Author: Diana E. Young
|How do I record my small business in my net worth?|
|Tuesday, 17 September 2013 17:50|
I have been reading Financial Fitness for Beginners, and wondered if you have any material specifically helpful for running a home-based business. For instance, for a "very-small", home-based business (not incorporated); do we need to integrate all BUSINESS expenses and income into our tracking? Would our monthly net-worth calculations have to include the changing business inventory? (That would sure complicate things!) What about business line-of-credit use?? Thanks! Jane H.
Thanks Jane for your thoughtful questions. Congratulations on taking seriously the issue of your finances for both business and personal use.
There are lots of great resources for running small businesses, so I haven’t created anything specific to share with you on that subject. Go to your local library to check out books that appeal to you, as well as contacting the Chamber of Commerce which offers great business related material. If you don’t already belong to your local chamber or business club, I would strongly recommend you join as it provides great networking opportunities to grow your business, and also provides lots of mentors to give proven advice regarding good small business practices. It also makes running your own business a lot less lonely.
As to your question regarding your net worth, it is important that you do not “mix” your business with your personal finances. Operate your business as a separate entity and keep those books with all your revenue, expenses, inventory, write-offs etc. For the purpose of your net worth, just assign a fair market value to the business if you were to sell it.
What you include in your personal net worth is the asset value you have assigned your business and not your income from the business. In the early stages a small business may have a negative value, as you often have to either borrow money to jump start it, or invest more money than you can get an immediate return on in the beginning stages. If you are just getting started, you could assign it a value of zero (or even a negative net worth if you have borrowed money for the company). As it grows and your start up loan gets repaid, you can change the value on your net worth. Keep in mind this value you assign to it for the purpose of your net worth is simply a good estimate. Remember your business is an asset, just like a home and you want to record the “accurate” value to it. A net worth statement is simply a “snapshot” of what you currently own (your assets) minus your debts (liabilities). The bottom line will either be a positive net worth (i.e. you own more than you owe) or a negative net worth (you owe more than you own).
With a small business, especially a growing one, you may choose not to take out much in the way of income. This means that you are keeping the money in the business to help it succeed. This increases your net worth as the business is worth more. On the flip side, if you take out a significant income, then you may be leaving the business vulnerable with a lesser value.
The key for operating a small business is to keep it separate from your personal finances. At the end of the month, if there is a profit, you can take out a percentage of this profit as your income which you record as income on your Weekly Tracking Report. When you run a small business with variable revenues, then it is even more critical that you keep track of your weekly statement of income and expenses, in order to make sure you are not spending money that you have not already earned. If you do find that the income isn’t sufficient, this is when you would need to supplement your income from another source, or decrease your expenditures. See the appropriate chapters in Financial Fitness for Beginners for suggestions on how you can earn more, spend less or combine both for maximum benefit.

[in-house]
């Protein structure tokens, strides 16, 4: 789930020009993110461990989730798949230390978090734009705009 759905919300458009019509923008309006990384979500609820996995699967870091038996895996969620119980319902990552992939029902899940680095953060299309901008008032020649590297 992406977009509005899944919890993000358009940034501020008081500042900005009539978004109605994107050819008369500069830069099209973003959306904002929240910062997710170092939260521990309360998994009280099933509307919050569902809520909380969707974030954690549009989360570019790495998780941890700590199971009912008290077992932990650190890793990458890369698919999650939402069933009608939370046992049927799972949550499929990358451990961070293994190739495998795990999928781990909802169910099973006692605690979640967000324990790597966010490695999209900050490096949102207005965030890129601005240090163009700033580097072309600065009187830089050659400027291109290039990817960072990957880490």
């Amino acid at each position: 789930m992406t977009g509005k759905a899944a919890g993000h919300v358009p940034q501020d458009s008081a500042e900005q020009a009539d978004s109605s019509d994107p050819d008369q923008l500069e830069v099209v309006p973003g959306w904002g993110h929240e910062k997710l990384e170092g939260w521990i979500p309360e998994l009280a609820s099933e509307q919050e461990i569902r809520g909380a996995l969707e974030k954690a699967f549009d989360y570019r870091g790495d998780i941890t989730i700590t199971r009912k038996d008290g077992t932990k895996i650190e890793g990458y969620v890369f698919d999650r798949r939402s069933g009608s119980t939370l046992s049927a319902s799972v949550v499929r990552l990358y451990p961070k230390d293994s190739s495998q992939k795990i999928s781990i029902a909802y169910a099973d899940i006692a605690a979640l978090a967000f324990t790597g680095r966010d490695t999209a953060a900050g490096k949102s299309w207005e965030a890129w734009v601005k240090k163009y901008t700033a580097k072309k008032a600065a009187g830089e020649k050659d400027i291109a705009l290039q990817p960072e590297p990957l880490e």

The number one reason for small business failure is that too many operators take out more money than the business can manage. They treat their business as an ATM machine. You always need to leave excess funds in the business to cover unexpected expenses or to be a in a position to take advantage of opportunities. .
To answer your final question - A business line of credit is very useful especially if you are in a product business, i.e. you have to purchase product upfront before selling it. The trouble with lines of credit is that most people don’t really treat them like a loan. Rather they consider it their “money” and tend to spend it accordingly. If you do use a line of credit to pre-pay for product be sure that once it is sold, that portion of the line of credit is paid off. If you are using the line of credit as operating capital, then it is a good suggestion to be sure that you are allocating a set amount to repay each month, otherwise your line of credit will never be paid off and you are limiting your access to credit when you could really use it. Depending on your own habits regarding debt, you may prefer to get a fixed loan that you repay rather than an open line of credit.
Thanks again for your inquiry. The good news is that you will be able to keep things simple. In summary, for your monthly net worth, simply include the “value” that you have assigned to the business each month. In your Weekly Tracking sheet for your personal finances, you include the actual income you take out from your business, as well as any other sources of income. With a small business you have to be relentless about keeping the business books up to date and you also have to be dedicated to recording your personal income and expenses on a weekly basis.
The fact that you are asking these questions and reading books to gain knowledge bodes very well for your success. Please keep in touch. Wishing you abundance in all things……Diana Young #1 – Amazon best-selling author www.financialfitnessbooks.com